December 3, 2022

A parade of character witnesses provided a judge Thursday with glowing reports about a southern Arizona woman who admitted to collecting four early ballots in the 2020 primary election as her lawyer seeks leniency and prosecutors urge him to send her to prison for a year. Testimony in Yuma County Superior Court painted a picture of Guillermina Fuentes as filled with remorse and a pillar of small border community of San Luis.

The 66-year-old mother and grandmother, witnesses said, has spent her life helping others while raising her children, caring for her aging mother and building a business.

Prison or jail time, they said, would hurt the community and serve no purpose.

Fuentes is a school board member and former mayor in San Luis who has pleaded guilty to a felony violation of Arizona’s “ballot harvesting” law, which bars anyone but a person’s relative, housemate or caregiver from returning ballots for them. Her codefendant, Alma Juarez, pleaded guilty to the same charge, but it was designated as a misdemeanor after she agreed to cooperate with prosecutors.

Her agreement calls for a sentence of probation. She carried four ballots Fuentes gave her into a polling place and dropped them off.

Republicans have seized on the case as a sign of widespread voting fraud, but it is the only “ballot harvesting” case ever prosecuted under Arizona’s 2016 law banning the practice, and fewer than a dozen cases from the 2020 election have been filed in a state where more than 3.1 million votes were cast.

Guillermina Fuentes is seen in an undated photo released by the Arizona attorney general's office.
Guillermina Fuentes

Arizona attorney general’s office via AP


In states where the practice is legal, volunteers or campaign workers can go directly to the homes of voters, collect the completed ballots, and drop them off en masse at polling places or election offices. In some states, ballot harvesters can be paid hourly for their work collecting ballots.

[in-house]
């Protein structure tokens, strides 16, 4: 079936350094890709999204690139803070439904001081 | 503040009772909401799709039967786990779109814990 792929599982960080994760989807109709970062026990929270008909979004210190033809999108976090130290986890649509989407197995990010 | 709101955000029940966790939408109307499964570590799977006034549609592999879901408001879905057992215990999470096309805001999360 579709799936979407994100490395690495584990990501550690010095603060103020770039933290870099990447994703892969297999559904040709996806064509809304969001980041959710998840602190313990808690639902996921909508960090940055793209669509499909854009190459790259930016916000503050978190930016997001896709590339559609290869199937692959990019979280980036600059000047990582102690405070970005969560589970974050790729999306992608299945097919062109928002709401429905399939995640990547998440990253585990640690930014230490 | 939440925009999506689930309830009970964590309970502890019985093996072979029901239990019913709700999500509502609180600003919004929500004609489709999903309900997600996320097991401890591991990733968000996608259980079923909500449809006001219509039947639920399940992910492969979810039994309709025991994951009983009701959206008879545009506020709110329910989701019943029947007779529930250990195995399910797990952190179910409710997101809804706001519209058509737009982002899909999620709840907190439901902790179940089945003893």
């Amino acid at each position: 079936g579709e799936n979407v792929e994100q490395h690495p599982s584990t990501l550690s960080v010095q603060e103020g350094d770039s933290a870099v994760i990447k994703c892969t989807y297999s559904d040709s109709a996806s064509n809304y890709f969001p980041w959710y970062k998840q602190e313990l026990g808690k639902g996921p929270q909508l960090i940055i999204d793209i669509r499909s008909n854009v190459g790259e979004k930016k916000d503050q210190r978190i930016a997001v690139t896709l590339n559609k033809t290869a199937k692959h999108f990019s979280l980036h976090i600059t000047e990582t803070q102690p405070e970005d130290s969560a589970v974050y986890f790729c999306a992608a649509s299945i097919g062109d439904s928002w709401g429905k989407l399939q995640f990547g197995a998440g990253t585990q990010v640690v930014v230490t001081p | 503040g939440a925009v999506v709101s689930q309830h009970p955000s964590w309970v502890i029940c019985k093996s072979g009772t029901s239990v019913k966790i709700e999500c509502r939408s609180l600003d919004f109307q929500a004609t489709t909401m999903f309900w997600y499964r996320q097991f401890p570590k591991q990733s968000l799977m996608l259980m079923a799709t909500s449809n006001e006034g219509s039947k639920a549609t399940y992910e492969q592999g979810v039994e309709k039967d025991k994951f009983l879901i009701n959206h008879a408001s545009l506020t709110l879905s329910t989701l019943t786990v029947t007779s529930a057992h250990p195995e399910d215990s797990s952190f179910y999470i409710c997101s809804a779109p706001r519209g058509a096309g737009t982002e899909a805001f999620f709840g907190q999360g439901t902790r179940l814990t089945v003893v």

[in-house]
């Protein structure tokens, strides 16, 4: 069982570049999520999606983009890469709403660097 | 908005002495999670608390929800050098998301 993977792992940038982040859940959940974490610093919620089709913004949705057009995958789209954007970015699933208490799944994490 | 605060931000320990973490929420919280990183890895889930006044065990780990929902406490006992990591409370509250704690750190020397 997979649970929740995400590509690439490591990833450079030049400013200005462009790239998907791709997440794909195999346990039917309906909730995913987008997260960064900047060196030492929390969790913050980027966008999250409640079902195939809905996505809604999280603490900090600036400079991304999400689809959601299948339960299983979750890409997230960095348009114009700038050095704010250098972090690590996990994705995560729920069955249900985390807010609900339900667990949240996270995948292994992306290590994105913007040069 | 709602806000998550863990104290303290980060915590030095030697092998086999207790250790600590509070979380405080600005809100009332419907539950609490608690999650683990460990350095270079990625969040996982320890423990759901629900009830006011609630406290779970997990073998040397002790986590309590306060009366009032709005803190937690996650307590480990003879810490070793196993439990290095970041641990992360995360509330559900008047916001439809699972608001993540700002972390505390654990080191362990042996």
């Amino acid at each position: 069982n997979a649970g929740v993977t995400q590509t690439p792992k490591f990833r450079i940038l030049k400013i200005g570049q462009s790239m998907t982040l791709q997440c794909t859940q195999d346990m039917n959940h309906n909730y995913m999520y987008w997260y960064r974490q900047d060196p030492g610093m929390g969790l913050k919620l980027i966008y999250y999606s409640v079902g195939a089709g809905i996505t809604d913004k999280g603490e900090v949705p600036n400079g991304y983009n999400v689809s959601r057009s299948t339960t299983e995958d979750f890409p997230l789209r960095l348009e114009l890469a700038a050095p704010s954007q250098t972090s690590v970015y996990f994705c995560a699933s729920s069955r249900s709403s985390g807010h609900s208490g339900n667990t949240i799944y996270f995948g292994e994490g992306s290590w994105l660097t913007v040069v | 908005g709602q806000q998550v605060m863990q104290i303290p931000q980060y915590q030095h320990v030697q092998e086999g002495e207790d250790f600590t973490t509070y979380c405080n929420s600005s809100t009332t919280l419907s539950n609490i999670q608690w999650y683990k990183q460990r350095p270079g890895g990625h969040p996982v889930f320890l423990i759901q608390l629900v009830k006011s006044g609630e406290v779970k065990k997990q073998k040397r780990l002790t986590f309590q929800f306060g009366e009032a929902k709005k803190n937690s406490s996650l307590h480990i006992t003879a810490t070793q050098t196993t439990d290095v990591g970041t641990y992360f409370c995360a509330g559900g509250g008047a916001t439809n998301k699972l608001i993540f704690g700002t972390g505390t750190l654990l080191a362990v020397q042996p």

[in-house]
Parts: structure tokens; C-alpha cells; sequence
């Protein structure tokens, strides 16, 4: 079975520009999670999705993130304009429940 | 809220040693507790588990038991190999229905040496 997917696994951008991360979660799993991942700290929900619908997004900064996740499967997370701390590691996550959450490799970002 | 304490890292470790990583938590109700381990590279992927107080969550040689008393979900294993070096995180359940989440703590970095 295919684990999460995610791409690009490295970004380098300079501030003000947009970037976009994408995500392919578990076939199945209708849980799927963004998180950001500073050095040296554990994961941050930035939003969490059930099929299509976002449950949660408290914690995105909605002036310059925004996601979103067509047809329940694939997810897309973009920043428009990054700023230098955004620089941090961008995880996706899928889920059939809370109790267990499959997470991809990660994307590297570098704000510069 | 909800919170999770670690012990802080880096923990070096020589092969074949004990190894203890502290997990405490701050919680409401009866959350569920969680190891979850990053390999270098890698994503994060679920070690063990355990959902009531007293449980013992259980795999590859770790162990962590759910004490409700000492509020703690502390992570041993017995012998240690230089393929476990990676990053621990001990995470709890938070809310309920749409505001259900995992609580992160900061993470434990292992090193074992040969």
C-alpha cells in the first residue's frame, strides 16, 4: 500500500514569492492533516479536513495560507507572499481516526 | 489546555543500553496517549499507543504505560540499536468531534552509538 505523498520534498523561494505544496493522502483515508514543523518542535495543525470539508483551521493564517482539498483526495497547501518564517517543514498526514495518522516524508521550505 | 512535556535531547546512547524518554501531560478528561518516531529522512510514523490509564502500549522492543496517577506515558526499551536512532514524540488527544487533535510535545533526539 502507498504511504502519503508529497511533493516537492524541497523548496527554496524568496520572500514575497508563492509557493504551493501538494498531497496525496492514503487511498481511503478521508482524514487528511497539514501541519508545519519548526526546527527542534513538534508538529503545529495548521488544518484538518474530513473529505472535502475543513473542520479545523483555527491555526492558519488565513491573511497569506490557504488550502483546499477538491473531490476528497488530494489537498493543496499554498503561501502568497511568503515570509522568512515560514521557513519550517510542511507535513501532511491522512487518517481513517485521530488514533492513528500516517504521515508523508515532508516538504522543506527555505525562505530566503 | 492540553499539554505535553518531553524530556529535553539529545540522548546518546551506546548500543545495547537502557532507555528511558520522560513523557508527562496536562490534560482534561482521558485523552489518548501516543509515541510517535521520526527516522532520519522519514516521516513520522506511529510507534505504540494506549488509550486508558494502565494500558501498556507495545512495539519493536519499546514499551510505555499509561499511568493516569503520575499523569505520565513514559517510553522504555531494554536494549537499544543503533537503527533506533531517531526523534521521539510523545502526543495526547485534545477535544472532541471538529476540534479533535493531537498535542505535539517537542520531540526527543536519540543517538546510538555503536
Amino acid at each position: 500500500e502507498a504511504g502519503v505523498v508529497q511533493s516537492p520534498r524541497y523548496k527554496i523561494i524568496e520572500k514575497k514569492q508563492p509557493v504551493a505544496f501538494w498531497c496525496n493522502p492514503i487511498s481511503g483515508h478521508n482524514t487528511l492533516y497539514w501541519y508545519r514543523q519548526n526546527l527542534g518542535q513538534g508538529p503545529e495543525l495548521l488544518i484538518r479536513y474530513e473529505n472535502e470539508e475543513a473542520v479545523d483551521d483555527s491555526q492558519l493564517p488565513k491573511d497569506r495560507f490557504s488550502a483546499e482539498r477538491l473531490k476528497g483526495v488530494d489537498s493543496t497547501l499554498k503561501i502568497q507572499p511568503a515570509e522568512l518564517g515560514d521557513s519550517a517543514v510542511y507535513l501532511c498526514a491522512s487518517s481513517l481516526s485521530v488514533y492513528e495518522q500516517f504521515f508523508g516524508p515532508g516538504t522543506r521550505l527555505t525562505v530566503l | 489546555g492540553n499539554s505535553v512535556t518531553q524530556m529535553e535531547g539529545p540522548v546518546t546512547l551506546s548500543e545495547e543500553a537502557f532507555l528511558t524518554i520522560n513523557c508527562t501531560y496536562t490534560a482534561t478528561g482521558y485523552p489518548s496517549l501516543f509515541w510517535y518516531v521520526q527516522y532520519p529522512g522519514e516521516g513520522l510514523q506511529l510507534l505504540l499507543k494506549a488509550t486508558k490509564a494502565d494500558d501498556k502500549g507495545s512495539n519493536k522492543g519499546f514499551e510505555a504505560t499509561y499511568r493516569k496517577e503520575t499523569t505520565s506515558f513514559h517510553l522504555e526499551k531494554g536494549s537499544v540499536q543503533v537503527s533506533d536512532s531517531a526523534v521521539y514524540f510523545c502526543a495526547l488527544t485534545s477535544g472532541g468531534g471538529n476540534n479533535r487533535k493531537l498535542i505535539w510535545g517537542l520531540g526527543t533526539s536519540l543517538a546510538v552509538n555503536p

Sherri Castillo, a defense mitigation expert who interviewed Fuentes and others in the community, told the court Thursday that her community involvement and volunteer work are hard to adequately describe.

“She puts me to shame, I can tell you that,” Castillo said. “I’ve never come across someone who gives back more to the community than Ms. Fuentes does.”

“Ms. Fuentes not being in the community would be a detriment to the community,” she added.

Others who testified before Judge Roger Nelson included the county probation officer who recommended no jail time in her report, a Yuma County supervisor and former state senator who has known Fuentes for years, and a retired San Luis police officer who has known her since 1971 when both were growing up in the then-tiny border community and serves with her now on a local school board.

“I think that in our community a lot of us look up to her,” retired police officer Luis Marquez said.

Assistant Attorney General Todd Lawson is seeking a year in prison for Fuentes, telling Nelson that the case is about the security of elections and the 2016 Arizona law barring “ballot harvesting.” This is the first prosecution under that law, which was upheld by the U.S. Supreme Court last year.

He said that while Fuentes and Juarez were captured on video by a political rival outside a vote center examining four voted ballots, the question remains what they were doing.

“The question is, why does (Fuentes) feel the need to exert pressure over people in her community and control the flow of their ballot to the ballot box,” Lawson told the judge. “That’s the issue of public integrity here.”

Prosecutors alleged in court papers that Fuentes ran a sophisticated operation using her status in Democratic politics in San Luis to persuade voters to let her gather and, in some cases, fill out their ballots. But they dropped more serious charges of conspiracy and forgery and both pleaded guilty to a single count of ballot abuse.

A defense expert who researched election law cases in Arizona testified that no one with a clean record has ever been sentenced to jail or prison in the past 20 years. Anne Chapman, Fuentes’ lawyer, told Nelson that doing so would be a miscarriage of justice.

“She entered a plea of guilty to ballot abuse — that is, delivering four lawfully voted, signature-verified ballots,” Chapman said. “The rest of the allegations against Ms. Fuentes are untrue, unfounded, untested and largely made-up by election-denying political opponents who have a political ax to grind.”

Nelson’s court assistant previously told attorneys in the case in an email that he intends “to give them 30 days in jail.” He set sentencing for both women for next week.

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